Kaz to look to overall value for Vista sell

 

Despite Microsoft’s hype about Vista’s TCO savings, services outfit Kaz says it will have to rely on more than just a TCO pitch when trying to sell the new operating system to its customers.

Despite Microsoft’s hype about Vista’s TCO savings, services outfit Kaz says it will have to rely on more than just a TCO pitch when trying to sell the new operating system to its customers.

According to Group Manager desktop and infrastructure solutions, Grant Chapman, Kaz will look to educate would-be Vista users on the overall benefit of the new operating system.

“The OS (operating system) doesn’t get us the cost savings. It’s the broad approach – the hardware, service and OS - that does,” he said.

In particular, Kaz educating end-users on the benefits of hardware advancements such as Intel’s V-Pro technology which offers a more secure and power efficient chip.

“There is a slight cost saving when it comes to the integration of security, but desktops have become complex. There are so many applications on the desktop now that weren’t there ten years ago. Supportability is a big cost for us.”

Kaz, which has been part of Microsoft’s Technology Adoption Program for Vista, for the last 12 months has been testing the RC1 beta across Dell, HP, Lenovo and Acer desktops, notebooks and tablets.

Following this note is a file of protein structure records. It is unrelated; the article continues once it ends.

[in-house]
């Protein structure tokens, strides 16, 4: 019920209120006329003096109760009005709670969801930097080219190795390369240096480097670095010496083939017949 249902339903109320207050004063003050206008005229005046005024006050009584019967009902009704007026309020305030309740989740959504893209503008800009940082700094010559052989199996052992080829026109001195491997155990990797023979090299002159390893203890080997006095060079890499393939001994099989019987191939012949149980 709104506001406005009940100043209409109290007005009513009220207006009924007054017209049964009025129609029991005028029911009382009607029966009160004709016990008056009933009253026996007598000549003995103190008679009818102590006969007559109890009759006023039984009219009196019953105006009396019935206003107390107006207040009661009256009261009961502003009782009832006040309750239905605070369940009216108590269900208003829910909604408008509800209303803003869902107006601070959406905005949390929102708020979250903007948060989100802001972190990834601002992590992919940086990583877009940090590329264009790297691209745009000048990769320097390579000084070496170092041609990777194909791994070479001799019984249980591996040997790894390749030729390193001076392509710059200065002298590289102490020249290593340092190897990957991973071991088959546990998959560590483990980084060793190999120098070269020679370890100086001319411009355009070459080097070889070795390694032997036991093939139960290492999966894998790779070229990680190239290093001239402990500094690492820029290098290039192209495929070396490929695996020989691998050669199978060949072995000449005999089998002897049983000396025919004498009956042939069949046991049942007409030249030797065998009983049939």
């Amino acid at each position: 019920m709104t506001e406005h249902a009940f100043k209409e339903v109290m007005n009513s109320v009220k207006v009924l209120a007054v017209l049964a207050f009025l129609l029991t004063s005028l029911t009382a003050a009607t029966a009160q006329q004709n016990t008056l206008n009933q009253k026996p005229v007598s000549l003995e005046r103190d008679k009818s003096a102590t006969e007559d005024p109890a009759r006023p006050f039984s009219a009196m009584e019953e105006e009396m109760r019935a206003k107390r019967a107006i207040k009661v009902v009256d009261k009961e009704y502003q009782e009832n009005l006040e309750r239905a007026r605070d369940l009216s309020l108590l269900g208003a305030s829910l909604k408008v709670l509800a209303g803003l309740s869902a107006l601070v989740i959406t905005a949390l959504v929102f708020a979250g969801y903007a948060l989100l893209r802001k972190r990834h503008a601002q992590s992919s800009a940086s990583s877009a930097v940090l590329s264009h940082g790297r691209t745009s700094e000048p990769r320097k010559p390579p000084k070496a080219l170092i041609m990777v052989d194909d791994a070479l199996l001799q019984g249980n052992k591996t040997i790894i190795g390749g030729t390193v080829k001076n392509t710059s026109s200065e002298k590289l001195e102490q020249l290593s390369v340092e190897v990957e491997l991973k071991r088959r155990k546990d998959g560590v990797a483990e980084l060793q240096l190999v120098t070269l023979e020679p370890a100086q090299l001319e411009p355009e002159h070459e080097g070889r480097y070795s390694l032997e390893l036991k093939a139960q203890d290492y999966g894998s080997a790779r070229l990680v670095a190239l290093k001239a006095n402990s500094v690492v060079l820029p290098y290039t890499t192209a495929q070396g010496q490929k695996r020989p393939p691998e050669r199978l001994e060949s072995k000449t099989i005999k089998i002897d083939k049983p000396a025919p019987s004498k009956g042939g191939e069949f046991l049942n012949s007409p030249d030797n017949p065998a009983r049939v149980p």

The service outfit has also been trialing a number of connectivity clients for remote access and software distribution clients to push both the Vista upgrade and applications such as Office 2007, Chapman said.

“We haven’t had many problems at all. There was some functionality that wasn’t available on laptops, but the platform provided a very stable environment,” he said.

“Microsoft have demonstrated that they understand that Vista needs to be available to numerous manufacturers and hardware configures.

Chapman said that to date Kaz, which has about 200,000 desktops under management, had not piloted Vista with any of its customers, instead preferring to exclusively test the operating system internally.

“We should be prepared to use what we provide to customers,” he said. “That way we can make sure that when release [Vista] to customers we can make sure it’s right.”

Chapman said that Vista showed that Microsoft had undergone a cultural shift when it came to interoperability with the OS containing an extensive collection of drivers for third party applications and hardware.

“It was a happy surprise - they are now focused on getting it right for the end-user,” he said.

“Vista is also a very secure platform, especially with the level of granularity available for policy setting. There are also no issues with third party security vendors - we are working with Symantec around developing a service for Vista and the VPro platform.”

Kaz would also look to develop its range of communications-based services which it could wrap around Vista, Chapman said.

The company expects to begin rolling out Vista deployments to its smaller customers by January with deployments to larger organisations within the year.

Kaz to look to overall value for Vista sell
 
 
 
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